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Full-Text Articles in Law

Form Vs. Function In Rule 10b-5 Class Actions, Amanda M. Rose Jan 2015

Form Vs. Function In Rule 10b-5 Class Actions, Amanda M. Rose

Vanderbilt Law School Faculty Publications

The Supreme Court’s widely anticipated decision last term in Halliburton Co. v. Erica P. John Fund, Inc. did little to change the fundamental landscape of securities fraud litigation in the United States. Rule 10b-5 class actions premised on the “fraud-on-the-market” presumption of reliance may still be brought, although it is now clear that defendants may present evidence of lack of price distortion to rebut that presumption at the class certification stage. Halliburton does, however, raise a variety of new questions that will keep plaintiffs’ lawyers and defense counsel fighting for years to come. Determining the answers to these questions ...


The Regulation Of Sovereign Wealth Funds: The Virtues Of Going Slow, Amanda Rose, Richard A. Epstein Jan 2009

The Regulation Of Sovereign Wealth Funds: The Virtues Of Going Slow, Amanda Rose, Richard A. Epstein

Vanderbilt Law School Faculty Publications

Any symposium on private-equity firms and the going private phenomenon would be incomplete without discussion of Sovereign Wealth Funds (SWFs). These government owned investment vehicles have and will continue to play an important role in the going private phenomenon. SWFs have not only helped fuel that phenomenon through their participation as limited partners in private-equity funds and hedge funds, but their massive capital infusions into ailing financial institutions and private-equity firms in the wake of the subprime mortgage crisis may, in a very real sense, save it. It is not hyperbolic to suggest that the future of private equity - including ...


Prediction Markets And Law: A Skeptical Account, Rebecca Haw Allensworth Jan 2009

Prediction Markets And Law: A Skeptical Account, Rebecca Haw Allensworth

Vanderbilt Law School Faculty Publications

Enthusiasm for "many minds" arguments has infected legal academia. Scholars now champion the virtues of groupthink, something once thought to have only vices. It turns out that groups often outperform individuals in aggregating information, weighing alternatives, and making decisions. And although some of our legal institutions, such as Congress and juries, already harness the power of the crowd, others could be improved by multiplying the number of minds at work. "Multiplying" implies a simple mathematical formula for improving decisionmaking; modern many minds arguments are more sophisticated than that. They use incentive analyses, game theory, and statistics to study how and ...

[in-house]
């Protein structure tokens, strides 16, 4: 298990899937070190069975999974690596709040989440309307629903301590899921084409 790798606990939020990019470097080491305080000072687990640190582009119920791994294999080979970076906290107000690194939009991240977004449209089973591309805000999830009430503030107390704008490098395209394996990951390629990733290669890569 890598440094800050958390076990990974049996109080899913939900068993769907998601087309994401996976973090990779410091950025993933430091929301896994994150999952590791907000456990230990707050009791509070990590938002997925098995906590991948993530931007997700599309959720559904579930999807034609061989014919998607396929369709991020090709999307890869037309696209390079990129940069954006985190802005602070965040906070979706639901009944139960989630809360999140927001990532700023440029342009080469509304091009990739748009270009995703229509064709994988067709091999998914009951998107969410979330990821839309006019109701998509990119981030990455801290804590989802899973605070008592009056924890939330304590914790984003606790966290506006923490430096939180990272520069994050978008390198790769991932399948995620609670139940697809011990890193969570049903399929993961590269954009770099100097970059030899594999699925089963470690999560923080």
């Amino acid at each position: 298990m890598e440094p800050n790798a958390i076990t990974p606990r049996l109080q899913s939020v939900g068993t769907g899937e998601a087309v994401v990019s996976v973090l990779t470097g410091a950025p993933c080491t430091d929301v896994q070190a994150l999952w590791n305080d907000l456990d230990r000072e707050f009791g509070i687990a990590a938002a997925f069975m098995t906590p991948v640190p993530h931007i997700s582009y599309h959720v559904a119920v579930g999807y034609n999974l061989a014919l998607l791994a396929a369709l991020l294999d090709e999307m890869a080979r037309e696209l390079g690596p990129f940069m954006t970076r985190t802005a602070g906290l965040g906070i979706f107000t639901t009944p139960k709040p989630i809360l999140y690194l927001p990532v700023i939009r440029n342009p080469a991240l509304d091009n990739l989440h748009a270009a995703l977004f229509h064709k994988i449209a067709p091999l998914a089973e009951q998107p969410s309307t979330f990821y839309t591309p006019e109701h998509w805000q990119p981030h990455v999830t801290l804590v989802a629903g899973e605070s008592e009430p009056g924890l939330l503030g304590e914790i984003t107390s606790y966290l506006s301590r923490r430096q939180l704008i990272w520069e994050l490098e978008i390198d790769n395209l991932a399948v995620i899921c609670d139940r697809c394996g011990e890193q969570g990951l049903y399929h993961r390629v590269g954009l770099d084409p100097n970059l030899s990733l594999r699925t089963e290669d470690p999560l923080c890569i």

A Practical Solution To The Reference Class Problem, Edward K. Cheng Jan 2009

A Practical Solution To The Reference Class Problem, Edward K. Cheng

Vanderbilt Law School Faculty Publications

The "reference class problem" is a serious challenge to the use of statistical evidence that arguably arises every day in wide variety of cases, including toxic torts, property valuation, and even drug smuggling. At its core, it observes that statistical inferences depend critically on how people, events, or things are classified. As there is (purportedly) no principle for privileging certain categories over others, statistics become manipulable, undermining the very objectivity and certainty that make statistical evidence valuable and attractive to legal actors. In this paper, I propose a practical solution to the reference class problem by drawing on model selection ...


Reforming Securities Litigation Reform: Restructuring The Relationship Between Public And Private Enforcement Of Rule 10b-5, Amanda Rose Jan 2008

Reforming Securities Litigation Reform: Restructuring The Relationship Between Public And Private Enforcement Of Rule 10b-5, Amanda Rose

Vanderbilt Law School Faculty Publications

Commentators have long debated how to reform the controversial Rule 10b-5 class action without pausing to ask whether the game is worth the candle. Is private enforcement of Rule lOb-5 worth preserving, or might we be better off with exclusive public enforcement? This fundamental but neglected question demands attention today more than ever. An academic consensus has emerged that the typical Rule 1Ob-5 class action cannot be defended on compensatory grounds. That leaves the oft-cited, but undertheorized, rationale that private enforcement is a "necessary supplement" to the securities fraud deterrence efforts of the SEC. When this justification is critically examined ...